Aardvark DailyNew Zealand's longest-running online daily news and commentary publication, now in its 18th year. The opinion pieces presented here are not purported to be fact but reasonable effort is made to ensure accuracy.
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Computers don't last forever. In fact, chances are that the average desktop PC will fail within a few years of its purchase -- that's just the nature of the beast.
Today's computers are made to a price and still contain spinny, whirly, moving bits such as disk-drives which, unfortunately, eventually wear out.
Even computers which have SSDs are not immune to hardware failure and we all accept that one day something will go wrong - leaving us disconnected and frustrated.
When this happens to you or I, some of us will be clever enough to do some rudimentary fault-finding and locate the fault to a specific subsystem such as the drive, motherboard, power-supply or peripheral. Others will simply "take it to the shop" for repair.
But what happens when a trip to the local PC repair shop is impractical?
What can you do when the computer concerned is actually on the surface of Mars?
Well this is exactly the problem NASA is facing right now with the Curiosity rover.
Apparently the rover's primary computer has had a bit of a spaz-attack due to some corrupted memory and now they're running on the backup system.
Yes, of course they have a backup. You don't spend that much money building a machine that will be dumped on a far-away alien world without building in a fair level of redundancy!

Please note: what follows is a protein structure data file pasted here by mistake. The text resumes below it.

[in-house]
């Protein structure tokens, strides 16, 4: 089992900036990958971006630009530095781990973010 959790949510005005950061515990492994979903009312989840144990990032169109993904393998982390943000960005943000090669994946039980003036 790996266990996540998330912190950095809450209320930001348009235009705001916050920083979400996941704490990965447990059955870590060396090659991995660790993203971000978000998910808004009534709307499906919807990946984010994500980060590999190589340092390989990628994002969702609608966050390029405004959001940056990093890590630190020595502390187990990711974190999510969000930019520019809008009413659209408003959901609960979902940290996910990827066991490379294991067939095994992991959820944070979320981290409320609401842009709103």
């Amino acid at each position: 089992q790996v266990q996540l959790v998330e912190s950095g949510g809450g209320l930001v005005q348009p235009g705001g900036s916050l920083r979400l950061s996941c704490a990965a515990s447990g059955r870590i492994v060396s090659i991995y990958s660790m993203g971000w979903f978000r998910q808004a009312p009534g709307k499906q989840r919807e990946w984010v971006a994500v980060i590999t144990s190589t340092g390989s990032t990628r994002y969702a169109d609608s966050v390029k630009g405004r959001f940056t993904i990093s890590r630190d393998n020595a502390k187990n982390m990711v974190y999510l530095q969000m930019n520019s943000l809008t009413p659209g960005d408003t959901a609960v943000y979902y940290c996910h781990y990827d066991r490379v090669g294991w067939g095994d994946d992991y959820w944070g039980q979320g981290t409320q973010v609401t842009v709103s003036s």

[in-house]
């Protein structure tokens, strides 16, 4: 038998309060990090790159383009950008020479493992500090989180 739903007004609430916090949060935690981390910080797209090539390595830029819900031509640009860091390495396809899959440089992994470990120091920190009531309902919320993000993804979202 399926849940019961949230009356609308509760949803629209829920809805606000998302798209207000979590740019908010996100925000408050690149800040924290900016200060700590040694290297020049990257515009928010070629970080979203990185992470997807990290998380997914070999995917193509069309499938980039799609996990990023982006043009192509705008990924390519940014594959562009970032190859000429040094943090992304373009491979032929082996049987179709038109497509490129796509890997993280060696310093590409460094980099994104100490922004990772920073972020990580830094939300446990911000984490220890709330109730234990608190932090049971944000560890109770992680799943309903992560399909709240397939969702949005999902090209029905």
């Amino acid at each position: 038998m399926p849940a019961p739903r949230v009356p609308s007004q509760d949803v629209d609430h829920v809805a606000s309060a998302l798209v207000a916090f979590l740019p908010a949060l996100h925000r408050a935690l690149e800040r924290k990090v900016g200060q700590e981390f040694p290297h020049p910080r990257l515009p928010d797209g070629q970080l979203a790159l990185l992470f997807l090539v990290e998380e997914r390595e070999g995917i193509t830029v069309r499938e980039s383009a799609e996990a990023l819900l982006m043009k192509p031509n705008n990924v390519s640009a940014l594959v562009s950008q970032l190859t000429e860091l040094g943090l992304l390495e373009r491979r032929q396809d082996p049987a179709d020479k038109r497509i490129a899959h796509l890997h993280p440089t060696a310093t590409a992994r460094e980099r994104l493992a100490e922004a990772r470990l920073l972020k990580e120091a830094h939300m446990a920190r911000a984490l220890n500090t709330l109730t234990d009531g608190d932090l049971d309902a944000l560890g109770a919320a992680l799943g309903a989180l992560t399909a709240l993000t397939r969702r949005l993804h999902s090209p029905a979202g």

So far, all has been going very well with the Curiosity rover -- until a few days ago, the regularly scheduled data upload failed to take place. On closer inspection it was found that a critical segment of memory on the primary computer had been corrupted so NASA switched to the backup until a full investigation could be performed.
Detailed information is a bit sparse right now but apparently it would only take a single flipped-bit on the computer's memory to trigger a corruption (parity?) error so some are suggesting that a single cosmic ray may have been the cause. Whether this is a permanent error or one that can be fixed by a reformat of the device concerned has not been disclosed.
I suspect that this hiccup comes as a nasty surprise for the guys at NASA, especially in light of the other two rovers' unbelievably long operational lifetime -- far, far beyond that for which they were designed.
The best and brightest minds at NASA will now be furiously working to run diagnostics and see if they can come up with a repair or work-around for the primary computer although I'm pretty sure that now *it* will be relegated to the role of backup, for fear the fault may resurface even if it is fixed. No Indian call-center-based help desk is going to fix this problem!
It would be a huge shame if, after all that expenditure, hard work and success to date, the Curiosity rover ended up being mortally wounded by bad luck -- just as it starts to unravel more of the red planet's mysteries.
Hmmm... cosmic rays eh?
Where's my tinfoil hat?
Imagine the damage a flipped neuron could cause!
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